Lesions of bacterial fruit blotch on watermelon seedlings are easily confused with angular leaf spot. Check with a diagnostic lab to be sure. (Photo by Dan Egel)

Bacterial fruit blotch is a disease that can affect most cucurbits (see Figure 1). However, the symptoms are most often observed on watermelon. A brief description of this disease and some photos can be found here. This article will introduce new recommendations for this disease in Indiana. Details of these recommendations can be found in the Midwest Vegetable Production Guide for Commercial Growers 2015 (ID-56). Hard copies of the ID-56 are available from Purdue University now for $10. A free on-line version of the ID-56 will be available soon at mwveguide.org. Copper products such as those with copper hydroxide or copper sulfate are often recommended for management of bacterial fruit blotch (BFB).  However copper products applied too often can cause yellowing of leaves and even yield loss (phytotoxicity). Since BFB is mostly caused by rare contaminated seed lots, I have been reluctant to recommend copper products routinely for watermelon growers. However, the last few years I have[Read More…]

While visiting my son in Lincoln, Nebraska this past summer, I had the chance to browse in a second hand store.I felt myself drawn to the book section where I found a green hard cover book titled, “Yearbook of Agriculture, 1928”. From 1894 until 1992, the Department of Agriculture published a Yearbook of Agriculture annually. These books provided updates, features and statistics for the year. The reports actually go all the way back to 1862, when the head of the agriculture department, Isaac Newton, submitted a report to the Commissioner of Patents. (It turns out most of these books have been scanned and are on-line-I could have saved myself $1.50 had I known!) It is my plan to report on parts of the 1928 book that I think might interest vegetable growers in Indiana. The first subject which caught my eye were the statistics for processing tomato production. Below I[Read More…]

​For 100 years bacterial spot has been causing huge losses for tomato ​growers worldwide. For 100 years products containing copper have held the key to controlling this devastating tomato disease. As tomato growers enter their second century of dealing with bacterial spot, the question has become whether copper applications lessen the severity of bacterial spot-or perhaps even make the disease worse. This article will discuss bacterial spot of tomato, why copper products have become less useful in the control of this important disease and finish with options for managing bacterial spot of tomato with and without copper. The first symptoms of bacterial spot one is likely to observe are small, less than 1/8 inch dark lesions on tomato leaves. The lesions may appear watersoaked, especially in the morning and are often surrounded by yellow (chlorotic) tissue. These lesions, whether found on leaves or stems, may coalesce to cause the loss[Read More…]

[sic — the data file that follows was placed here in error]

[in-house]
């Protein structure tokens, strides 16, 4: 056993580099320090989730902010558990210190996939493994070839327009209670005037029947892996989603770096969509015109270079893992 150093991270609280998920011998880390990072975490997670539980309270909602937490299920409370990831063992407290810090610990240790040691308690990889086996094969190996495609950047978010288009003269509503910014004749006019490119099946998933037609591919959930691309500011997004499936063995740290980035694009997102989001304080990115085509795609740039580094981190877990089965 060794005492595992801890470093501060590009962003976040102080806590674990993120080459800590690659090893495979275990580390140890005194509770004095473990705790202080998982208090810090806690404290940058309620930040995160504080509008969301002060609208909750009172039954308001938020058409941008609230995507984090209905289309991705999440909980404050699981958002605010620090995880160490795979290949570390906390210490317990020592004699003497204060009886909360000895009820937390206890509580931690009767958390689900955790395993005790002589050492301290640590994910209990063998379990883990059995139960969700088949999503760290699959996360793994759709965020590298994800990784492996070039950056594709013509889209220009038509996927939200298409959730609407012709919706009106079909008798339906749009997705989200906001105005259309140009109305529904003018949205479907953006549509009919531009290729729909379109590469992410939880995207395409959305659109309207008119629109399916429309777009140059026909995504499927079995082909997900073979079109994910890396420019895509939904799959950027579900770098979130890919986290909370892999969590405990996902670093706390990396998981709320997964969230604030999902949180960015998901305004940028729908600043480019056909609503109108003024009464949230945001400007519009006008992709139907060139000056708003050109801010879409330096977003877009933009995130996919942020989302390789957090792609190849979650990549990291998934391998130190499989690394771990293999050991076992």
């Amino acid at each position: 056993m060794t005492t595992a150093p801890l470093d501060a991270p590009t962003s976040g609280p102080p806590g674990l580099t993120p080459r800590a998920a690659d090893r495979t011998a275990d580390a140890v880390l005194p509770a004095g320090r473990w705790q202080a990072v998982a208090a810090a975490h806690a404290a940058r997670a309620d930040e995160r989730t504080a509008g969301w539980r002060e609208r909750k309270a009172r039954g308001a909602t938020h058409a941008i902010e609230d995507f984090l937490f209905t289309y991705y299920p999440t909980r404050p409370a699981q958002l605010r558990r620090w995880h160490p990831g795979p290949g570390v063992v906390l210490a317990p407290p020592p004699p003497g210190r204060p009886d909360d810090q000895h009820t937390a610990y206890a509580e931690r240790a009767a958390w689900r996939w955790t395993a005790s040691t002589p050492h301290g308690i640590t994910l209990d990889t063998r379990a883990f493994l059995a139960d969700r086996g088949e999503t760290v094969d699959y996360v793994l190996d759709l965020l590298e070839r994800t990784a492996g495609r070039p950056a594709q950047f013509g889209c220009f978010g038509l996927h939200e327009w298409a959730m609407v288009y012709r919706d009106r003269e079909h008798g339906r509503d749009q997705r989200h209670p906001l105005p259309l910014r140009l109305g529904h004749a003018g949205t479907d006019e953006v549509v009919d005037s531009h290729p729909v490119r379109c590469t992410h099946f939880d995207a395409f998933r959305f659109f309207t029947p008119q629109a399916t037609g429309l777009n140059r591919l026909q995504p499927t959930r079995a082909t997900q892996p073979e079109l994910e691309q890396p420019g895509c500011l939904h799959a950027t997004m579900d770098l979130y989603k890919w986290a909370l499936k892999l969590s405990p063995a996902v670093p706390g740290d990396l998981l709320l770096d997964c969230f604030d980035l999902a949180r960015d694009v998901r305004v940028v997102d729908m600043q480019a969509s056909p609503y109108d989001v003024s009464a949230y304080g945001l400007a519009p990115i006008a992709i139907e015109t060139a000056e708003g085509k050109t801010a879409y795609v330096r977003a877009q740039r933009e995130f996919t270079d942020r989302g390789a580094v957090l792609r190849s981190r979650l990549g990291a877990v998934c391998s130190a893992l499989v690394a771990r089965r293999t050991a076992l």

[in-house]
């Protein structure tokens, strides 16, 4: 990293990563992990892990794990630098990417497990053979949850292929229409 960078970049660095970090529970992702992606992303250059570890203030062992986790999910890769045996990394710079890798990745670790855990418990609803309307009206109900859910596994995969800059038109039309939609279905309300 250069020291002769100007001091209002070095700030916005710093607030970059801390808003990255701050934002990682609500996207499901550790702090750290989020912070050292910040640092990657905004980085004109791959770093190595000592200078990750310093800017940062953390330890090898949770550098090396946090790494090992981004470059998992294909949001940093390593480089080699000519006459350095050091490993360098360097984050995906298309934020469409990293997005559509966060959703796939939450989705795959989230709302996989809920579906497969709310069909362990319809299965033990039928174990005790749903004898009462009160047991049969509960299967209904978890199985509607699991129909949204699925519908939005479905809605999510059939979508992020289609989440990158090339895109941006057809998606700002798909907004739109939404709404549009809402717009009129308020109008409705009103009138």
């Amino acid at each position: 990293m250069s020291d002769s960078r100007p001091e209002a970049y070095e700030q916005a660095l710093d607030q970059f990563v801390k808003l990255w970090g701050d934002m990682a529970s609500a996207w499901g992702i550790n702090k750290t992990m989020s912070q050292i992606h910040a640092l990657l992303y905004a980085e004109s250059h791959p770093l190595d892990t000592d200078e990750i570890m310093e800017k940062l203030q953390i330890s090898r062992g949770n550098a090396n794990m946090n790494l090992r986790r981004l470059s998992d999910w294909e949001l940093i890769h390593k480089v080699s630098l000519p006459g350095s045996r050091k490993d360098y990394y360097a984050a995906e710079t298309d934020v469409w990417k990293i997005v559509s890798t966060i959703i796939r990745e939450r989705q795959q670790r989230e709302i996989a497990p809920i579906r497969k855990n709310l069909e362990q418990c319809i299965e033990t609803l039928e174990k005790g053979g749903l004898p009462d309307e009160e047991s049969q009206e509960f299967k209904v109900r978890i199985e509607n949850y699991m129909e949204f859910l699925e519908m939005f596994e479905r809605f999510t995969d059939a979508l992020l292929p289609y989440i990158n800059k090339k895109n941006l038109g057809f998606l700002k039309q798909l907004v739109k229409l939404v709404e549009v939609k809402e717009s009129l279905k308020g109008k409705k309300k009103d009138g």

Bacterial spot of pumpkin often causes scab-like lesions on pumpkins. In this photo

The title of this article is pretty scary. But it isn’t entirely accurate. Pumpkins won’t really rot from the inside out. In this article, I will describe one way in which pumpkins can seem to rot from the inside out. Recently, I was asked to visit a field of pumpkins where the pumpkins were soft and rotting. Some of the pumpkins had already burst. Some were soft and when prodded, the insides flowed out. I set out to try to understand how this could happen. Although it seemed that the rotted pumpkins were healthy on the outside, upon closer examination, I found lesions of bacterial spot on the outside of affected pumpkins. More information about bacterial spot can be found in Vegetable Crops Hotline No. 586. Most lesions of bacterial spot on pumpkin are scab-like on the surface of the pumpkin (see Figure 1). Occasionally, however, such lesions will become[Read More…]

​The Southwest Indiana Melon and Vegetable Growers Association will hold their technical meeting and variety trial showcase on Thursday, November 20, 2014, in the basement of the Southwest Purdue Ag Center, 4369 N. Purdue Road, Vincennes, IN.The meeting will start at 5 p.m. with a general business meeting. At 6 p.m., dinner will be served. Then at approximately 7 p.m.,the variety trial discussion will begin followed by a brief presentation by the Indiana State Department of Agriculture on Food Hubs. Any grower interested in becoming a member is invited to attend. Membership dues are $15 per year and can be paid at the meeting. If you have questions or want to RSVP, please contact Sara Hoke or Dan Egel at (812) 886-0198 or email shoke@purdue.edu. RSVP are due by November 14th.